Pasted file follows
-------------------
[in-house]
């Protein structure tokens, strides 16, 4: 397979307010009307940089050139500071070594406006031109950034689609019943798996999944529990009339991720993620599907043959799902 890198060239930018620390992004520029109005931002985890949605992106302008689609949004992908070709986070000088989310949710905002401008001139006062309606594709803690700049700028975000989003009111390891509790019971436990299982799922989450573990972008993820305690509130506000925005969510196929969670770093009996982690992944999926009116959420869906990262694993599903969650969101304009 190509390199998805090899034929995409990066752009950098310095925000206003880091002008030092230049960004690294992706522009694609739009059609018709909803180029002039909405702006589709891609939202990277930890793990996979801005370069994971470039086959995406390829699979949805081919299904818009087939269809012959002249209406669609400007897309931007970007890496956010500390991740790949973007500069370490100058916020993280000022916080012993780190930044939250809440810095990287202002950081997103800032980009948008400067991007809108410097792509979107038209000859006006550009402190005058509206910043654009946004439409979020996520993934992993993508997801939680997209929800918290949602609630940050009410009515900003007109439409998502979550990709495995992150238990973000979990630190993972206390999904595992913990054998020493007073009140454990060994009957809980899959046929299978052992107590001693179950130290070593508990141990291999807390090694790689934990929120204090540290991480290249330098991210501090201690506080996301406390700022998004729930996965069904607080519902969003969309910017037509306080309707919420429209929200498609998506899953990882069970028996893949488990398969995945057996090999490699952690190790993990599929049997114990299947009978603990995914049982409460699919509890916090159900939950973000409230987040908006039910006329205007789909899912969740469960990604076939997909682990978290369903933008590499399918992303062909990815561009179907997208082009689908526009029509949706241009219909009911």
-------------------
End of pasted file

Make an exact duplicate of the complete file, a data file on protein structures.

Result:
[in-house]
């Protein structure tokens, strides 16, 4: 397979307010009307940089050139500071070594406006031109950034689609019943798996999944529990009339991720993620599907043959799902 890198060239930018620390992004520029109005931002985890949605992106302008689609949004992908070709986070000088989310949710905002401008001139006062309606594709803690700049700028975000989003009111390891509790019971436990299982799922989450573990972008993820305690509130506000925005969510196929969670770093009996982690992944999926009116959420869906990262694993599903969650969101304009 190509390199998805090899034929995409990066752009950098310095925000206003880091002008030092230049960004690294992706522009694609739009059609018709909803180029002039909405702006589709891609939202990277930890793990996979801005370069994971470039086959995406390829699979949805081919299904818009087939269809012959002249209406669609400007897309931007970007890496956010500390991740790949973007500069370490100058916020993280000022916080012993780190930044939250809440810095990287202002950081997103800032980009948008400067991007809108410097792509979107038209000859006006550009402190005058509206910043654009946004439409979020996520993934992993993508997801939680997209929800918290949602609630940050009410009515900003007109439409998502979550990709495995992150238990973000979990630190993972206390999904595992913990054998020493007073009140454990060994009957809980899959046929299978052992107590001693179950130290070593508990141990291999807390090694790689934990929120204090540290991480290249330098991210501090201690506080996301406390700022998004729930996965069904607080519902969003969309910017037509306080309707919420429209929200498609998506899953990882069970028996893949488990398969995945057996090999490699952690190790993990599929049997114990299947009978603990995914049982409460699919509890916090159900939950973000409230987040908006039910006329205007789909899912969740469960990604076939997909682990978290369903933008590499399918992303062909990815561009179907997208082009689908526009029509949706241009219909009911």